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Lack Of Doses Hampering Kentucky's COVID-19 Vaccine Rollout

Karyn Czar

COVID-19 vaccine shipments are not keeping pace with Kentucky's ability to administer them, according to state officials. The governor is asking the federal government to double the amount it's sending to the commonwealth.

Gov. Andy Beshear says Kentucky can handle a lot more vaccine that it's currently receiving. The state's top health official, Dr. Steven Stack, estimates Kentucky could vaccinate up to 250,000 people a week with its current system, but only 54,000 doses are flowing into the state each week.

"Places that want to vaccinate don't know if they'll be able to get vaccine, if they'll get it, how much they'll get it, and if they'll get it regularly," the public health commissioner said. "So this is a market dysfunction."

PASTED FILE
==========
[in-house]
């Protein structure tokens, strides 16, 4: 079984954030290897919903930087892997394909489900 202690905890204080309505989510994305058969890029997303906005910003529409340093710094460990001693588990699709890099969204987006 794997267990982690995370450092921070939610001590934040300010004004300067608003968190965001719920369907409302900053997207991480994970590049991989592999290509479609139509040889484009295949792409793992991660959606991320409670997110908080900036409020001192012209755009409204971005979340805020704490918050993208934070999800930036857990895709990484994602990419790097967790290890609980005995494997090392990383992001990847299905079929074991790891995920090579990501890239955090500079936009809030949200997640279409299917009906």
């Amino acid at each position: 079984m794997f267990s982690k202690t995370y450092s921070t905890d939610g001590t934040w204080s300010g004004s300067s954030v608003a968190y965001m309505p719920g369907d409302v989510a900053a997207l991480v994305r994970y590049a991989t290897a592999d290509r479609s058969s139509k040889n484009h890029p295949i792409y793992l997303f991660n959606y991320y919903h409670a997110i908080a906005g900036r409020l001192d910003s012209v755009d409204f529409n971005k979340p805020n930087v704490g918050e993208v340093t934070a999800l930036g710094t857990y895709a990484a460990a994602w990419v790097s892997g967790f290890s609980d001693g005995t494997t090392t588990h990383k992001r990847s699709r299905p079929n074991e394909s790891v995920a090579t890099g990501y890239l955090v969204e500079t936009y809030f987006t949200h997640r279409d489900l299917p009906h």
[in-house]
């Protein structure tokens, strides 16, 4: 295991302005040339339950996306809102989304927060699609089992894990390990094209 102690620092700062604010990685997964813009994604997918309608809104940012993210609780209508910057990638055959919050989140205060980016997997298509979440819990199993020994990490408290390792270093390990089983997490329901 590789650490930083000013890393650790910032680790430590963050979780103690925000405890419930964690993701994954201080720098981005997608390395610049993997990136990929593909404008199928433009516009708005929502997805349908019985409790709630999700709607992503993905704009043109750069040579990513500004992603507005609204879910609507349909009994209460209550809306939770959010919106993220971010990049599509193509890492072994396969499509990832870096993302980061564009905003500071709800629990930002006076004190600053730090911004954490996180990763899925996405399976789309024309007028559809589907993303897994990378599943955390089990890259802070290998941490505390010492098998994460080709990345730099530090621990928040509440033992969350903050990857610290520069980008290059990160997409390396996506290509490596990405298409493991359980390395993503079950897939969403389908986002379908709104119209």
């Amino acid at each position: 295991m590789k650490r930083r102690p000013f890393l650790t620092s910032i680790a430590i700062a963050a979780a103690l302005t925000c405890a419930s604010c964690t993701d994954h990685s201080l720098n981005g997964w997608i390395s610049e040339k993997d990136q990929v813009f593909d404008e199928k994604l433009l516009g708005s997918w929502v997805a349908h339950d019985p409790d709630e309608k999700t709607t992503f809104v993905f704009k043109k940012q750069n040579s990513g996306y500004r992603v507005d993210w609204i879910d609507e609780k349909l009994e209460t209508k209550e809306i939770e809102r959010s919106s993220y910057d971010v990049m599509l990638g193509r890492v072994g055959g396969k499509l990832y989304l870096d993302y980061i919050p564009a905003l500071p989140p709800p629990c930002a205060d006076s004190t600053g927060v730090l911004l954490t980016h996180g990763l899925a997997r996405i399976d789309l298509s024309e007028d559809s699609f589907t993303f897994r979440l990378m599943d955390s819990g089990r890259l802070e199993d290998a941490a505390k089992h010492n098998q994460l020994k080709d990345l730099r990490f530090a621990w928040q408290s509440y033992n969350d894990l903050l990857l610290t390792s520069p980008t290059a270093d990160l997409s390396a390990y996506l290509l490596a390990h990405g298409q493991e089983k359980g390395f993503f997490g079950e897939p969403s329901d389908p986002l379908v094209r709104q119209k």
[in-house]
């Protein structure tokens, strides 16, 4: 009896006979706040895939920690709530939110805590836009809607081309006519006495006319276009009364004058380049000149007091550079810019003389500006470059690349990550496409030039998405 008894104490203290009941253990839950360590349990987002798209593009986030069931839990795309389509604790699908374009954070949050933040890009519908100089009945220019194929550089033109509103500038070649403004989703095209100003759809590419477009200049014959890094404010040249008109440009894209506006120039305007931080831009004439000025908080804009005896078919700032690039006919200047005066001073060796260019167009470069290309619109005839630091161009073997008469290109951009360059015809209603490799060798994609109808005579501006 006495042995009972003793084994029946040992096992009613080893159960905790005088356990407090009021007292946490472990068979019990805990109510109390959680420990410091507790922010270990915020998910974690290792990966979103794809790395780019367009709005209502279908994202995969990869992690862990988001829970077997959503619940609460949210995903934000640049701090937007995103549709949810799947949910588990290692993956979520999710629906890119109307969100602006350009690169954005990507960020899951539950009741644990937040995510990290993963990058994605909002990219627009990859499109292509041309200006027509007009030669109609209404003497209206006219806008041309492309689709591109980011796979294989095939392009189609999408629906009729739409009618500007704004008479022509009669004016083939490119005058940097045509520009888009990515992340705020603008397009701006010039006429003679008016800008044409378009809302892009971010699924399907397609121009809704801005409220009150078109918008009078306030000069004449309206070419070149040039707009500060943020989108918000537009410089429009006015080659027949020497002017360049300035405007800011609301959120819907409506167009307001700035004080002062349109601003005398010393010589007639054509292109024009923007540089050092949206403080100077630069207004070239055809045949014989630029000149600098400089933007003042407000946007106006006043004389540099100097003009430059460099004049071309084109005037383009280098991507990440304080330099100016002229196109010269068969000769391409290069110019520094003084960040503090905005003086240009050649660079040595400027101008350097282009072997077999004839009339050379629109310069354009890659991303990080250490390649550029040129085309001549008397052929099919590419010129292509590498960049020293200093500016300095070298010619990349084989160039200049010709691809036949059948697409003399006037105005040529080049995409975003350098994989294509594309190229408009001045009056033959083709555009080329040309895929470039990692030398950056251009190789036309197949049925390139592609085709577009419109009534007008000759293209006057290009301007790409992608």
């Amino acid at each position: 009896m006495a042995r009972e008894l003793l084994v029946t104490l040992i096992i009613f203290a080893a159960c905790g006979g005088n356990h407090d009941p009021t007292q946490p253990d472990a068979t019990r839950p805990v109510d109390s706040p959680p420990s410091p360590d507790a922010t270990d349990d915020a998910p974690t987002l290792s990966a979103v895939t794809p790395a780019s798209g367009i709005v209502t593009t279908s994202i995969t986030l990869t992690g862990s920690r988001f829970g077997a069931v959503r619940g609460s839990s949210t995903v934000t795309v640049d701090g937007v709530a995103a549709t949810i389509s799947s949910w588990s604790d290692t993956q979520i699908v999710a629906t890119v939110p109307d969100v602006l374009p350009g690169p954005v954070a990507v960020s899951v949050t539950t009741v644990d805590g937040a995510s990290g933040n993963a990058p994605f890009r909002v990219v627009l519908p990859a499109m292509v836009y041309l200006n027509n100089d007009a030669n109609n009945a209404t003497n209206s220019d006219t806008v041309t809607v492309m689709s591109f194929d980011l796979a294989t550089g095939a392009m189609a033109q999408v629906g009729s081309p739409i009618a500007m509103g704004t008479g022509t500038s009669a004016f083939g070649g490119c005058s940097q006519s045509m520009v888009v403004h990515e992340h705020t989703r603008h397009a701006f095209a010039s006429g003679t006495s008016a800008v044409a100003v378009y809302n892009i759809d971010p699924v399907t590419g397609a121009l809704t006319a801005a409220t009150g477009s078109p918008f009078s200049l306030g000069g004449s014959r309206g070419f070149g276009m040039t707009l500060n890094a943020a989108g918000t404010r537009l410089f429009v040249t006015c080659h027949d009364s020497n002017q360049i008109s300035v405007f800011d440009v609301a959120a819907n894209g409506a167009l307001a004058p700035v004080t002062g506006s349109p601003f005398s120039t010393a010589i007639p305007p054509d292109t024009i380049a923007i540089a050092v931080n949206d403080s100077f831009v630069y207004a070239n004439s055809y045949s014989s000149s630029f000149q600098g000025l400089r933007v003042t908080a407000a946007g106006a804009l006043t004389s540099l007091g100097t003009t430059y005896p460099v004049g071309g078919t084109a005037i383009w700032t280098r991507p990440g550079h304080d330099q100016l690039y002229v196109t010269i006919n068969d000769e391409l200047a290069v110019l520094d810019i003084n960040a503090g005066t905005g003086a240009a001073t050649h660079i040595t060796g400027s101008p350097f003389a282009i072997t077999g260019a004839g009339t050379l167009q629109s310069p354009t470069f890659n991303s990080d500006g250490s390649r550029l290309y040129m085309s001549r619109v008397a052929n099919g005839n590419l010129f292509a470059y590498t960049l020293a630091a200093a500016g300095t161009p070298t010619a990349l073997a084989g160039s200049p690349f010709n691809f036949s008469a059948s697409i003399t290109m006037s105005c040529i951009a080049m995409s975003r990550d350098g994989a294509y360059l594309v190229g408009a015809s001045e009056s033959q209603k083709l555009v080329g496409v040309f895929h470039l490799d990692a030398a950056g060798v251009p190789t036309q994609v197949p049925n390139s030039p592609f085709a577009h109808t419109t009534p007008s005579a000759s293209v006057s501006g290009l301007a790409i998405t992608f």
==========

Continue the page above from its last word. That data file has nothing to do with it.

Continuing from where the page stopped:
The governor says he will be exploring all ways the state could boost its supplies, including buying directly from manufacturers.

In the meantime, Beshear is vetoing a handful of bills passed early in the 2021 General Assembly aimed at giving lawmakers more say in statewide emergency orders. The governor said the legislation, which would prevent the closure of businesses following CDC guidelines and require General Assembly approval of emergency orders every 30 days, would put the state at a disadvantage in fighting the virus.

"What would be restricted here are the tools that have helped us stop exponential increase that have devastated other states," the Democrat said.

Republicans argue the bills are necessary to rein in a governor who has overstepped his authority. 

Josh James fell in love with college radio at Western Kentucky University's student station, New Rock 92 (now Revolution 91.7). After working as a DJ and program director, he knew he wanted to come home to Lexington and try his hand in public radio.
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